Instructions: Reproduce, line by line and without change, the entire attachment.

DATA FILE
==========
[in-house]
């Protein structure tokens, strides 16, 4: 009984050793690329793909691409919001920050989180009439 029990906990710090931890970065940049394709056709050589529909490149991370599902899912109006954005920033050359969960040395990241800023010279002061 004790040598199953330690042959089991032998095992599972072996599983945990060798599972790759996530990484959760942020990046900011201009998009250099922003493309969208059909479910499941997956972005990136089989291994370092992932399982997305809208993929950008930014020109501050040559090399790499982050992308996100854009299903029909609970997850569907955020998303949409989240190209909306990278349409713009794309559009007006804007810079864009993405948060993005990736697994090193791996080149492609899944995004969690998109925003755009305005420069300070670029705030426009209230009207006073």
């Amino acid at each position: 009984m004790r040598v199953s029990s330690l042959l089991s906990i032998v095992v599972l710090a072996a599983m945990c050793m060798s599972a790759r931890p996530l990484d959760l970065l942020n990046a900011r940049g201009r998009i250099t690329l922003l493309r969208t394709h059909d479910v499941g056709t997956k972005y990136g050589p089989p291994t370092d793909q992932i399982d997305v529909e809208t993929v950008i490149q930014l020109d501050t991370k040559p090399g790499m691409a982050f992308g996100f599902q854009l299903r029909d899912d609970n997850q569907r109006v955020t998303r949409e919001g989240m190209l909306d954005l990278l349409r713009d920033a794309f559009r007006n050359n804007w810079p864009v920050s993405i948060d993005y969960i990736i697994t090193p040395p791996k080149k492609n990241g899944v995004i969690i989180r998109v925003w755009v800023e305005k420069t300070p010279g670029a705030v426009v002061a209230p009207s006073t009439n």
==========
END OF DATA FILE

[in-house]
């Protein structure tokens, strides 16, 4: 009984050793690329793909691409919001920050989180009439 029990906990710090931890970065940049394709056709050589529909490149991370599902899912109006954005920033050359969960040395990241800023010279002061 004790040598199953330690042959089991032998095992599972072996599983945990060798599972790759996530990484959760942020990046900011201009998009250099922003493309969208059909479910499941997956972005990136089989291994370092992932399982997305809208993929950008930014020109501050040559090399790499982050992308996100854009299903029909609970997850569907955020998303949409989240190209909306990278349409713009794309559009007006804007810079864009993405948060993005990736697994090193791996080149492609899944995004969690998109925003755009305005420069300070670029705030426009209230009207006073």
């Amino acid at each position: 009984m004790r040598v199953s029990s330690l042959l089991s906990i032998v095992v599972l710090a072996a599983m945990c050793m060798s599972a790759r931890p996530l990484d959760l970065l942020n990046a900011r940049g201009r998009i250099t690329l922003l493309r969208t394709h059909d479910v499941g056709t997956k972005y990136g050589p089989p291994t370092d793909q992932i399982d997305v529909e809208t993929v950008i490149q930014l020109d501050t991370k040559p090399g790499m691409a982050f992308g996100f599902q854009l299903r029909d899912d609970n997850q569907r109006v955020t998303r949409e919001g989240m190209l909306d954005l990278l349409r713009d920033a794309f559009r007006n050359n804007w810079p864009v920050s993405i948060d993005y969960i990736i697994t090193p040395p791996k080149k492609n990241g899944v995004i969690i989180r998109v925003w755009v800023e305005k420069t300070p010279g670029a705030v426009v002061a209230p009207s006073t009439n």